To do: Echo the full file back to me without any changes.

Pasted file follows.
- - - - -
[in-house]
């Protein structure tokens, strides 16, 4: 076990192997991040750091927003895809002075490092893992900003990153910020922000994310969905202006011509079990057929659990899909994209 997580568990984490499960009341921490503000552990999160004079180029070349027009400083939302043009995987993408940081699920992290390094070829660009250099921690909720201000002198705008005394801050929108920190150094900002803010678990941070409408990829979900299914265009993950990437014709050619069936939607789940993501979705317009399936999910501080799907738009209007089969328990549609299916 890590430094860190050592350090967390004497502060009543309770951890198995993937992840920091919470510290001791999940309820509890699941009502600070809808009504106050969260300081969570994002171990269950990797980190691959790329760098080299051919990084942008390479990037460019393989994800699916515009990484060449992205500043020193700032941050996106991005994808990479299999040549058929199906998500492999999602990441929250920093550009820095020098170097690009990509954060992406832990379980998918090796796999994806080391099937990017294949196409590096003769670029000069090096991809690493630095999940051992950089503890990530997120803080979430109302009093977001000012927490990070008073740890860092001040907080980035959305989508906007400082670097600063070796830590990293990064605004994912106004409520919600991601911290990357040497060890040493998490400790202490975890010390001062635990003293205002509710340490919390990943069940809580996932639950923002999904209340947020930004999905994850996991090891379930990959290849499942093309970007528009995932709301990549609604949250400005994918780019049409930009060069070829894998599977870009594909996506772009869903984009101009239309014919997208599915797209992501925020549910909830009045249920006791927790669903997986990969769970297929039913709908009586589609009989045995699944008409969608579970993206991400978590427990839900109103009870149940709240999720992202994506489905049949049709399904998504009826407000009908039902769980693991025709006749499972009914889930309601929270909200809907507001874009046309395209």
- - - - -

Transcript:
[in-house]
């Protein structure tokens, strides 16, 4: 076990192997991040750091927003895809002075490092893992900003990153910020922000994310969905202006011509079990057929659990899909994209 997580568990984490499960009341921490503000552990999160004079180029070349027009400083939302043009995987993408940081699920992290390094070829660009250099921690909720201000002198705008005394801050929108920190150094900002803010678990941070409408990829979900299914265009993950990437014709050619069936939607789940993501979705317009399936999910501080799907738009209007089969328990549609299916 890590430094860190050592350090967390004497502060009543309770951890198995993937992840920091919470510290001791999940309820509890699941009502600070809808009504106050969260300081969570994002171990269950990797980190691959790329760098080299051919990084942008390479990037460019393989994800699916515009990484060449992205500043020193700032941050996106991005994808990479299999040549058929199906998500492999999602990441929250920093550009820095020098170097690009990509954060992406832990379980998918090796796999994806080391099937990017294949196409590096003769670029000069090096991809690493630095999940051992950089503890990530997120803080979430109302009093977001000012927490990070008073740890860092001040907080980035959305989508906007400082670097600063070796830590990293990064605004994912106004409520919600991601911290990357040497060890040493998490400790202490975890010390001062635990003293205002509710340490919390990943069940809580996932639950923002999904209340947020930004999905994850996991090891379930990959290849499942093309970007528009995932709301990549609604949250400005994918780019049409930009060069070829894998599977870009594909996506772009869903984009101009239309014919997208599915797209992501925020549910909830009045249920006791927790669903997986990969769970297929039913709908009586589609009989045995699944008409969608579970993206991400978590427990839900109103009870149940709240999720992202994506489905049949049709399904998504009826407000009908039902769980693991025709006749499972009914889930309601929270909200809907507001874009046309395209």